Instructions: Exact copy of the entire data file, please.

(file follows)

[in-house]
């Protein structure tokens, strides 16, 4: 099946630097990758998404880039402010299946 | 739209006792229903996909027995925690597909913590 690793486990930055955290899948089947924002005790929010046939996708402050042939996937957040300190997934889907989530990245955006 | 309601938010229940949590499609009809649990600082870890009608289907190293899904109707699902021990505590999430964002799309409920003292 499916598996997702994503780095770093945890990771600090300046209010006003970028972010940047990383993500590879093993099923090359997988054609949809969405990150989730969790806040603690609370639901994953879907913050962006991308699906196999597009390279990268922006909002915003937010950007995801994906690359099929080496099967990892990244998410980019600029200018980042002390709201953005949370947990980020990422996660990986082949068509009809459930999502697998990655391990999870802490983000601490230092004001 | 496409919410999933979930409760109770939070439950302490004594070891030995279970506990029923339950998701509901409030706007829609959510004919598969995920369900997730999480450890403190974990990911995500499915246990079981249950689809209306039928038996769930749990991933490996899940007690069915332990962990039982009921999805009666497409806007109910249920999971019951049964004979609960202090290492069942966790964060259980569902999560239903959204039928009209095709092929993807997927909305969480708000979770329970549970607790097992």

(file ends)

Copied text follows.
[in-house]
């Protein structure tokens, strides 16, 4: 099946630097990758998404880039402010299946 | 739209006792229903996909027995925690597909913590 690793486990930055955290899948089947924002005790929010046939996708402050042939996937957040300190997934889907989530990245955006 | 309601938010229940949590499609009809649990600082870890009608289907190293899904109707699902021990505590999430964002799309409920003292 499916598996997702994503780095770093945890990771600090300046209010006003970028972010940047990383993500590879093993099923090359997988054609949809969405990150989730969790806040603690609370639901994953879907913050962006991308699906196999597009390279990268922006909002915003937010950007995801994906690359099929080496099967990892990244998410980019600029200018980042002390709201953005949370947990980020990422996660990986082949068509009809459930999502697998990655391990999870802490983000601490230092004001 | 496409919410999933979930409760109770939070439950302490004594070891030995279970506990029923339950998701509901409030706007829609959510004919598969995920369900997730999480450890403190974990990911995500499915246990079981249950689809209306039928038996769930749990991933490996899940007690069915332990962990039982009921999805009666497409806007109910249920999971019951049964004979609960202090290492069942966790964060259980569902999560239903959204039928009209095709092929993807997927909305969480708000979770329970549970607790097992």